By default any thread produced will be automatically woven at the loom. Plant fibers will be queued for weaving into cloth as soon as they are processed at the farmer's workshop. If you prefer to create dyed cloth by dyeing the thread beforehand, you may want to Set Workshop Orders so that dwarves only weave dyed thread. Cloth can still be dyed after weaving.
Once the cloth is ready you can sew it into clothes, either for trading or for your own dwarves to wear. The clothier's shop is also where you can decorate cloth items with a sewn image. Decorating an imported item makes it local for purposes of trade offerings, and depending on the quality of the decoration can add significant value to an item. Ropes and bags are all also produced at the clothier's shop. Bags are critical to establishing a glass industry.
 Creating dye
Once you have harvested or bought the plants, you can mill them into dye.
 Using dye
Having the dye, you can dip the cloth or thread into it to increase its value.
 Required worker / labor
- Grower / Field working
- Thresher / Plant processor
- Shearer / Shearing
- Spinner / Spinning
- Weaver / Weaving
- Clothier / Clothes making
- Miller / Milling
- Dyer / Dyeing
 Required buildings
- Farmer's workshop
- Clothier's shop
- Either a millstone or a quern
- A Millstone requires power, while a quern does not.
- Dyer's shop which also requires
 Quality Modifiers Applied
In these areas, the quality of your worker will affect not only the speed or the amount produced but also the quality of the product.
 Sample Industry Plan
If your intent is to produce equal volumes of thread and dye (so that all of your thread can be dyed) then you could establish a year-round growing cycle with two equally-sized plots above and below ground as follows:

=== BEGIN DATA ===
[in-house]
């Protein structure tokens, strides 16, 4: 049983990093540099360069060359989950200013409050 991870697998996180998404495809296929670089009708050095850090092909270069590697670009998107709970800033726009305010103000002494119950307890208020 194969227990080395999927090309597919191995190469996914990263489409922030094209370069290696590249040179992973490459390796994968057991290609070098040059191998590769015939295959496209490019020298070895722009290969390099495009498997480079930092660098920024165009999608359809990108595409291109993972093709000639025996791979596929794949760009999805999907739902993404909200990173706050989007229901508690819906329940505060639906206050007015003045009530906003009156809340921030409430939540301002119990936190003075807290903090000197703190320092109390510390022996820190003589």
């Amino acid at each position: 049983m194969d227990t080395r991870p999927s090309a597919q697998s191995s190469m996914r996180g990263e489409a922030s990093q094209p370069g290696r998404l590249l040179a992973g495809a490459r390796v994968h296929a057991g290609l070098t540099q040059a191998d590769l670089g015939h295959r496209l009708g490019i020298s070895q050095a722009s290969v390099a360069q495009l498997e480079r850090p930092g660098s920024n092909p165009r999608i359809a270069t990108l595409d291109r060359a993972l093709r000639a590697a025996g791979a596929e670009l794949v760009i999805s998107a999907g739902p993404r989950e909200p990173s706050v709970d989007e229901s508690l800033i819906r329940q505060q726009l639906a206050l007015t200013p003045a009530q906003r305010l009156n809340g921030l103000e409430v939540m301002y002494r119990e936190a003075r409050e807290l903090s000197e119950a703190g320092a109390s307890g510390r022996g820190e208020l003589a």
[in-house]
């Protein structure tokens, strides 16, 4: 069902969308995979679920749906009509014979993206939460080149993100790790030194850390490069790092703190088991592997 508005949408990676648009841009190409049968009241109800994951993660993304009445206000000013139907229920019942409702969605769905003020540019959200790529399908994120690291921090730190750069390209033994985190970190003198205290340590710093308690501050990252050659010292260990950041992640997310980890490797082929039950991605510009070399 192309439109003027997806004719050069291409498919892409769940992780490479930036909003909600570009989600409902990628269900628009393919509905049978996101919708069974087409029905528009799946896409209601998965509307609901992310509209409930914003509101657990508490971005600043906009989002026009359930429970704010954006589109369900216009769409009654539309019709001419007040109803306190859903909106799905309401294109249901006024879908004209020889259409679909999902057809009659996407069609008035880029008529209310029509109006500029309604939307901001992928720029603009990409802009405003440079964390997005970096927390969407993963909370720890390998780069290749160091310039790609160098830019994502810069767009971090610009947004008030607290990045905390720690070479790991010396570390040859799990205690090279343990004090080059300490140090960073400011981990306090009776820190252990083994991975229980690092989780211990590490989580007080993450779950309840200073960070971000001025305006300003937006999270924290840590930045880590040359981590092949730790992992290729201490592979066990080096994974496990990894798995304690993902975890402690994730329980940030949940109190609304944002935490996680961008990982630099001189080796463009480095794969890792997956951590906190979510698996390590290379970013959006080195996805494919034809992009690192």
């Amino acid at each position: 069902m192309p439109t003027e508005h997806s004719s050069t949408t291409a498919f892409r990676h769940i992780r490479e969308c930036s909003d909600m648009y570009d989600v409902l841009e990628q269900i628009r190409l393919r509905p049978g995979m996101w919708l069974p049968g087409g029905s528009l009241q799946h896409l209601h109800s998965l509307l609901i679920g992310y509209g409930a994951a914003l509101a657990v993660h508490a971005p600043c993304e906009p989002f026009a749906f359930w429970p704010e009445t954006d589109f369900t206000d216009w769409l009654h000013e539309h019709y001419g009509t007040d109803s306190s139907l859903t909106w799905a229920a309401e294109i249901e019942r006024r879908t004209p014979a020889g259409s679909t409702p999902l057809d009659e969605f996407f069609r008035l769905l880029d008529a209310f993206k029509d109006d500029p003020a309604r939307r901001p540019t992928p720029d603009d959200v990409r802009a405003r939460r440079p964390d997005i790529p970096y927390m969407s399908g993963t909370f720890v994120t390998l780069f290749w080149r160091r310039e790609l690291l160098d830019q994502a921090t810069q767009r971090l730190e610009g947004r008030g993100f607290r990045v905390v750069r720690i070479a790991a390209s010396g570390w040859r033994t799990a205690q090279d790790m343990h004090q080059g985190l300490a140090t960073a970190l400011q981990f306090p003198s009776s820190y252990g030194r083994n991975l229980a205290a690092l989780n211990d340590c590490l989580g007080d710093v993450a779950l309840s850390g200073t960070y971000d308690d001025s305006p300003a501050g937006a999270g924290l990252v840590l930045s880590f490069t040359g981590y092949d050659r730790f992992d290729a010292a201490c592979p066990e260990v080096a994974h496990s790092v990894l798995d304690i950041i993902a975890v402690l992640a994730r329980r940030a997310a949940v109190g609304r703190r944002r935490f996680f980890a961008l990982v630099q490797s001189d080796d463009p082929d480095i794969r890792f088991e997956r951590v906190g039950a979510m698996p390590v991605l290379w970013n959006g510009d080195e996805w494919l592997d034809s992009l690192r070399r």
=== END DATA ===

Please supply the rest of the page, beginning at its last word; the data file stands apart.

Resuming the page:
This will give you one cloth crop and one dye crop each harvest. This is not the only way to do it, and the above-ground and dimple cups lose any extra growth that comes by growing the same crop in the same plot over consecutive seasonsVerify, but it is an example of a growing plan that will keep a miller, a thresher, a dyer, a weaver, and some growers employed evenly year-round and provide high-value materials for any tailors in your fort. If you have access to silk on your map, you may prefer to substitute a food crop for one of the fiber crops, or brew the excess pig tail into dwarven ale.
Large fields, fertilizer, and skilled growers will produce more raw materials; skilled craftsdwarves will use up the materials faster. Choose the largest plot size you can sustainably plant and harvest, because eventually your craftsdwarves will be able to go through materials faster than you can grow them and you'll find yourself queueing up new orders each season. To boost profits, set your workshop orders to use only dyed thread, leave out hide root from your growing plan because of its lower item value, and keep the supply channels full of plant products so that you always have materials to support standing (repeat) work orders.